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British Industrial History

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Barnett Samuel and Sons

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Musical instruments makers and wholesalers, gramophone makers, of 31 Houndsditch and 27a Duke Street, and later of 32 Worship Street, Finsbury Square, London, EC2

1819 Barnett Samuel was born in Russia and later was naturalised as a British citizen.

1832 Company established [1] by Henry Solomon, Barnett Samuel and Josiah Solomon.

The family and firm were in Sheffield; they manufactured tortoise-shell doorknobs, knife handles and combs. Barnett, his son Nelson (who joined the firm around 1870) and a nephew Max Samuel (of Prussia) were dealing in musical instruments. Barnett's wife, Caroline, was Henry Solomon's sister. They also had three daughters - Rosa, Bertha and Minnie - who played music together.

They all moved to London as the music business started to take off and took over the warehouses at 31 Houndsditch and 27a Duke Street. The firm became a huge musical concern selling every kind of instrument including harmoniums and zithers.

1861 Henry Solomon sold the musical instrument side of his business to Barnett Samuel, who had married his sister Caroline.

1869 Nelson Samuel (Barnett's third son) entered the business and eventually took a great part in the prosperity of the firm.

1872 Barnett's eldest son was taken into partnership and the title of the firm became Barnett Samuel and Son.

1878 The firm moved to 32 Worship Street, and Nelson Samuel was given a partnership. He proved to be a force behind even greater expansion of the firm's activities. By then they were dealing in every type of musical instrument and musical merchandise - including banjos and zither-banjos made for them by Birmingham and London factories. In 1878 the firm opened the first English harmonium factory.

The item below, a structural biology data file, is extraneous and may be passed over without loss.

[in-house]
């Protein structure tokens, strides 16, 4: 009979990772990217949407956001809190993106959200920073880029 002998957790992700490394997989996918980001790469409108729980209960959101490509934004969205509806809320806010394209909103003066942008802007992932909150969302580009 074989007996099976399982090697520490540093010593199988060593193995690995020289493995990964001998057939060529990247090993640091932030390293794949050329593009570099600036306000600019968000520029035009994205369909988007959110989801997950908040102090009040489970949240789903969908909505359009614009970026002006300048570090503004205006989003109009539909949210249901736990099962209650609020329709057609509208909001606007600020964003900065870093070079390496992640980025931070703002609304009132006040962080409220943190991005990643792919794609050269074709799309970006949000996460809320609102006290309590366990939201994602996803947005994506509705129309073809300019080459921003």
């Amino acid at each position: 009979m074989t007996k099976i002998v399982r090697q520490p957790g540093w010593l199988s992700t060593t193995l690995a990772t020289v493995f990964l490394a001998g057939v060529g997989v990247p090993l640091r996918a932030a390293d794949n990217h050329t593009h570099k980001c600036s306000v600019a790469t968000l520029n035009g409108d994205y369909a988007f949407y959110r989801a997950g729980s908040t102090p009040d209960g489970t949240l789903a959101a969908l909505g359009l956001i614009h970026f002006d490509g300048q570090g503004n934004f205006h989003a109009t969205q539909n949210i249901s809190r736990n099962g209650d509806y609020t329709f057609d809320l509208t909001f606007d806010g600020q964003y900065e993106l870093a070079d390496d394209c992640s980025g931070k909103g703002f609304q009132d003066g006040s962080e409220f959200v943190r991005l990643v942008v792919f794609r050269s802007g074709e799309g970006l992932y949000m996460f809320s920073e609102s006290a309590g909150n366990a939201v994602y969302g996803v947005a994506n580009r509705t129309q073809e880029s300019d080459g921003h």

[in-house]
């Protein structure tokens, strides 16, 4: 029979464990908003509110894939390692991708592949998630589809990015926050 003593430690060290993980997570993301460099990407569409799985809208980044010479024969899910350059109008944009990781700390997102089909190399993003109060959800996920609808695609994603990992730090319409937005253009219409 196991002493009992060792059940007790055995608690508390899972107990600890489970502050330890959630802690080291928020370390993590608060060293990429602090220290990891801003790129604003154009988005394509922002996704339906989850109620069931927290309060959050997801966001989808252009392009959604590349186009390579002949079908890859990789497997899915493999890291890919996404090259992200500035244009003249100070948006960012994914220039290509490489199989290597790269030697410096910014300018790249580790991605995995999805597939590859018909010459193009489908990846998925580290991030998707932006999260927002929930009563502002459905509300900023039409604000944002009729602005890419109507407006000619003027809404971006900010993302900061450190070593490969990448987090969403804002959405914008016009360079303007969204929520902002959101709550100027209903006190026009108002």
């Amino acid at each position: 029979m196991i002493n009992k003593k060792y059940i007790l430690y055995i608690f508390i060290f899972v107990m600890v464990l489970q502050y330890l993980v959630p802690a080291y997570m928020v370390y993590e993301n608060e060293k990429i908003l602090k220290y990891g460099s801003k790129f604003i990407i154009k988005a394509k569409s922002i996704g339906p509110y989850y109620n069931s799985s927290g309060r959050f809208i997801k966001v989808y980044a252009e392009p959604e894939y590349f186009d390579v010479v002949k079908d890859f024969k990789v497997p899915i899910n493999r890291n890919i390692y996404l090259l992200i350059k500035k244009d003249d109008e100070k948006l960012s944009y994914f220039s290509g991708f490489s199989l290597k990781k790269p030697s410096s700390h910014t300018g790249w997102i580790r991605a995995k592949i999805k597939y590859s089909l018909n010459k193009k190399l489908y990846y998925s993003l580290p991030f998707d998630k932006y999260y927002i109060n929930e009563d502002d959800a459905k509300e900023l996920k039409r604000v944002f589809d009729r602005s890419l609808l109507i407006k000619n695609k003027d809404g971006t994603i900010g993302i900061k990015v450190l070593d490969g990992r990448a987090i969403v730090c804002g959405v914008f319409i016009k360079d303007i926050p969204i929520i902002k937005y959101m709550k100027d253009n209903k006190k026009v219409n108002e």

1882 Barnett Samuel died, but Nelson Samuel's guiding hand led the firm from strength to strength.

1886 S. Samuel left the partnership [2]

1899 There are no records of when they actually started to make banjos but in 1899 there is a record of the company importing "hundreds of banjo vellums from Germany for use in their factory." It would suggest they were already making banjos by this time.

1901 The company was incorporated as Barnett Samuel and Sons Ltd. [1] By this time the firm was one of the largest musical instrument wholesalers in the country and, in addition, had established their own piano factory in North London.

1904 Two of Nelson's sons, Frank and Edgar, and two of their cousins, entered the family business.

By 1911 the subsidiary company John Grey and Sons had been formed and used the name as a trademark on its instruments. Earlier instruments just had Grey and Sons Ltd as the trademark. The company made some of their own instruments and had many made by the usual 'makers to the trade' of the time.

By 1914, the 4 members of the younger generation were in charge; the business was the largest record wholesalers and dealerships in London

1914 Barnett Samuel and Sons began manufacturing a portable gramophone called the Dulcephone, which they patented as the first portable gramophone; they sold it under the trade name Decca. This major breakthrough in the technology of recorded sound gave good-quality reproduction and the convenience of portability: the Decca could be carried around like a briefcase. Many were taken overseas by soldiers in WWI[3]

1914 Manufacturers and importers of pianofortes and all kinds of musical instruments, gramophones and records. Specialities: the Pistonola player piano, Chicago cottage organs, Odeon, Jumbo and Fonotipia records and the Dulcephone, an improved type of gramophone. Employees 200[4]

1918 Barnett Samuel and Sons established subsidiaries: British Music Strings and Boyd Ltd.

1922 Listed Exhibitor. Manufacturers of "Deccalian" Gramophones; "Decca" and "Rally" Portable Gramophones; Record Carriers; Flutes; Stringed, Percussion and othe Instruments. Instrument Case Makers. (Stand No. B.28) [5]

1927 The sales of these portable gramophones was enormous and dwarfed the sales of all other goods made by the company, although the manufacture of banjos was thriving because of the dance-band boom.

1927 Boyd Ltd was sold to the newly formed Associated Piano Co[6].

By 1928 Barnett Samuel's gramophone interests had been renamed the Decca Gramophone Co which was floated in 1928 as a public company [1]. The musical instrument part of the company was contained in just 8 shares of John Grey and Sons.

1932 The shares in John Grey were bought by Rose, Morris and Co who made banjos up to and after the second world war.



See Also

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Sources of Information

  • [1] Banjolin
  • [2] British Banjo Makers
  • [3] Concertina.net
  1. 1.0 1.1 1.2 The Times, Monday, Sep 24, 1928
  2. The Times, 13 February 1886
  3. Biography of Frank Samuel, ODNB
  4. 1914 Whitakers Red Book
  5. 1922 British Industries Fair Page 70
  6. The Times, 29 November 1927